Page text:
Sunday, April 14, 2019

University Students Build (what could be) the Key to Ensuring Clean Water Supply

Take a glass. Turn on the tap. There it is: safe, clean drinking water right at your disposal. It travels through thousands of kilometers of watermains, tens of thousands of valves, multiple storage tanks, reservoirs, pumping stations and treatment plants to end up in your kitchen sinks.


In general, treatment plants consist of six steps, the first being a raw water settling pond, where water sits until debris naturally settles out before being pumped upwards for further treatment. This is particularly useful as a backup reserve in the case of a large irregularity in water accessibility (e.g. oil spill or algal bloom).

The remaining five steps occur hundreds of feet above the settling pond:
  1. Chemical coagulation: naturally occurring organic matter is first broken down using an oxidant. The fluid is then rapidly mixed with a coagulate (which causes fine particles to clump together).
  2. Flocculation: coagulated particles are slowly stirred to form floc. The increase in collisions from the mechanical energy applied promotes contact between the floc particles and the particulates in the water. This consequently forms larger particles which make for easier removal in the following stages.
  3. Sedimentation: the velocity of flow is reduced so gravity can remove denser particulates.
  4. Disinfection: chlorine is added to kill potentially disease-carrying microorganisms and;
  5. Filtration: Fluid is finally passed through a granular substance to remove any remaining impurities.
The general water treatment plant is not equipped to efficiently remove rapid accumulation of algae in the case of an algal bloom. These blooms are caused by toxic cyanobacteria which is not only lethal to humans but also to aquatic life, costing billions in government funded supplementary water treatment and in revenue for fishing and tourism industries.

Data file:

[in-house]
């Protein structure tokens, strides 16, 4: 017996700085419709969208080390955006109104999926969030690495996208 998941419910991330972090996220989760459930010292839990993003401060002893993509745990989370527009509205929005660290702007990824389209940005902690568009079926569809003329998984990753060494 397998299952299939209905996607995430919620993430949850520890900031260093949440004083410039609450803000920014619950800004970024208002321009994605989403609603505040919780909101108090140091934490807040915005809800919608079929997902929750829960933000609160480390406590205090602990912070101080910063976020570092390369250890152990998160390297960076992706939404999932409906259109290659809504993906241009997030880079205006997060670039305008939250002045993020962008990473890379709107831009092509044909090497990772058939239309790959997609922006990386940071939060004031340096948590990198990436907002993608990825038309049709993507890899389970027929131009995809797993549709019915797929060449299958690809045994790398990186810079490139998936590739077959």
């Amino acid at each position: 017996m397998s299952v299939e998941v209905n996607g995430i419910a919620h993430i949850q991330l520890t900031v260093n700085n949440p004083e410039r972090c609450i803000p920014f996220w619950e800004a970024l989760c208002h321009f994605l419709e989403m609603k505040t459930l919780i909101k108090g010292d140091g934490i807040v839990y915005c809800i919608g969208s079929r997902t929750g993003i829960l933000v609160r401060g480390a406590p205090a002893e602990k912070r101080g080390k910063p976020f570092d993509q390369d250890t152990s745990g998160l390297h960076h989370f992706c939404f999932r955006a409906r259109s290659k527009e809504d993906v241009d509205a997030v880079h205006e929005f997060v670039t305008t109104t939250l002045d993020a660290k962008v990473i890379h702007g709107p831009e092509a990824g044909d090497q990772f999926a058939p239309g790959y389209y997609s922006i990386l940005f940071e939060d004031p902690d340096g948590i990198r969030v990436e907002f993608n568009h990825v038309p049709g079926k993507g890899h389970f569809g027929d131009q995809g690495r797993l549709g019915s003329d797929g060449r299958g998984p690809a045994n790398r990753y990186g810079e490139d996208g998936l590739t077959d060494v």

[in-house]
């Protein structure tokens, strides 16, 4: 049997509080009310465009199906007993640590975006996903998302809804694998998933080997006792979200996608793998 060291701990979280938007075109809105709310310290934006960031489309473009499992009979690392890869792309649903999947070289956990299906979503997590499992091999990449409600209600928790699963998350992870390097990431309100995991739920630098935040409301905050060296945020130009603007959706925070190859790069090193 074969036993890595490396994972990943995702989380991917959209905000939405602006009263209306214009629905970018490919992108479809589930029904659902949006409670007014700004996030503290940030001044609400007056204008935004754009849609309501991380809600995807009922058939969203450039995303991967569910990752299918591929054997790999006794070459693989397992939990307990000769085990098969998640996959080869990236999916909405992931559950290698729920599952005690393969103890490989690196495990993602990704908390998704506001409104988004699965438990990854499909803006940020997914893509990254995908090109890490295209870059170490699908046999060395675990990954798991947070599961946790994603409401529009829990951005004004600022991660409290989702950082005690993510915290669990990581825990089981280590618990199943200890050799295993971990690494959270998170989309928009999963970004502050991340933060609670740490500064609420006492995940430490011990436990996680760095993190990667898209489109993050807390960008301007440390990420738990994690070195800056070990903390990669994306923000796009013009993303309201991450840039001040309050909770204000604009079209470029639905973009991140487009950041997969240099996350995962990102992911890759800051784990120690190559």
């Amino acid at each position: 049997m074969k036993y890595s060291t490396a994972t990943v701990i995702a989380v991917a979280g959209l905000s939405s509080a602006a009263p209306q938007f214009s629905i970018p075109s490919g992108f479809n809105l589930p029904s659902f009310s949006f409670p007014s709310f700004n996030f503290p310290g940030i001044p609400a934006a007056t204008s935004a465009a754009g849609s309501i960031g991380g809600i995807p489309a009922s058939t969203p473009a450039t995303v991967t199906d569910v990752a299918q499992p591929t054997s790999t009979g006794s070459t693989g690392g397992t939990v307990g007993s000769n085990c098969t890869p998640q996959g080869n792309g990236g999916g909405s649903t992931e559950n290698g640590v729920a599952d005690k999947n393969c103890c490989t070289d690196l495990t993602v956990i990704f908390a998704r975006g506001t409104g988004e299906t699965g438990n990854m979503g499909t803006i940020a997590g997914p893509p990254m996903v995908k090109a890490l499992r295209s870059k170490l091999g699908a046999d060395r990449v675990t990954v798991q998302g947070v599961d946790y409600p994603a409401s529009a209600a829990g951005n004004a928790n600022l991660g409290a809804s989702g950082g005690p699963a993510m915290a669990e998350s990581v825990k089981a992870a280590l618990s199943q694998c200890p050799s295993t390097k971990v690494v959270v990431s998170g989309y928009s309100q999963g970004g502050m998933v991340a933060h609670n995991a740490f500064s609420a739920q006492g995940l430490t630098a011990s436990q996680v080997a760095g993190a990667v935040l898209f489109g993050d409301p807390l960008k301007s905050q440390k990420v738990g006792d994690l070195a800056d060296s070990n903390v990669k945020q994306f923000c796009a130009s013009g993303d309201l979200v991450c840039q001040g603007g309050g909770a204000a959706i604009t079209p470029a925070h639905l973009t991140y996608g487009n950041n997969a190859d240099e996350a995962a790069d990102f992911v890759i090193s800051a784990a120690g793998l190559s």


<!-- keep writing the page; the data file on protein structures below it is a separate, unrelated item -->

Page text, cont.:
Currently, algae is detected by collecting water samples sent to certified research labs where experts view the sample under a microscope and manually count the different organisms to identify the cyanobacteria. This process takes weeks and, in some cases, even months - making active monitoring and predicting harmful blooms next to impossible.

A group called Blue Lion Labs (formerly SIM Labs) is proposing a solution that allows for key stakeholders be proactive at the onset of a bloom with their goal of detecting the bacteria within minutes. It is founded by Jason Degelint, a Systems Design Ph.D student along with Dr. Chao Jin and Dr. Alexander Wong; research professors specializing in water technologies and artificial intelligence respectively at the University of Waterloo.

The Blue Lions Labs team aims to achieve automated monitoring and prediction of blooms by leveraging machine learning and Spectral Integration Microscopy (SIM) to identify six different types of algae. They have essentially created a portable water monitoring system which allows for larger datasets to be analyzed on-site for significantly lower costs. The data collected can help better understand cyanobacteria behaviour and can ultimately lead to bloom predictions before they occur. They have received significant funding and successfully built a prototype of their custom microscope system, with Degelint stating in a May 2018 interview that their next step was to test the computer against human experts in the lab.

Dive deeper into the inner workings of their water monitoring system HERE.

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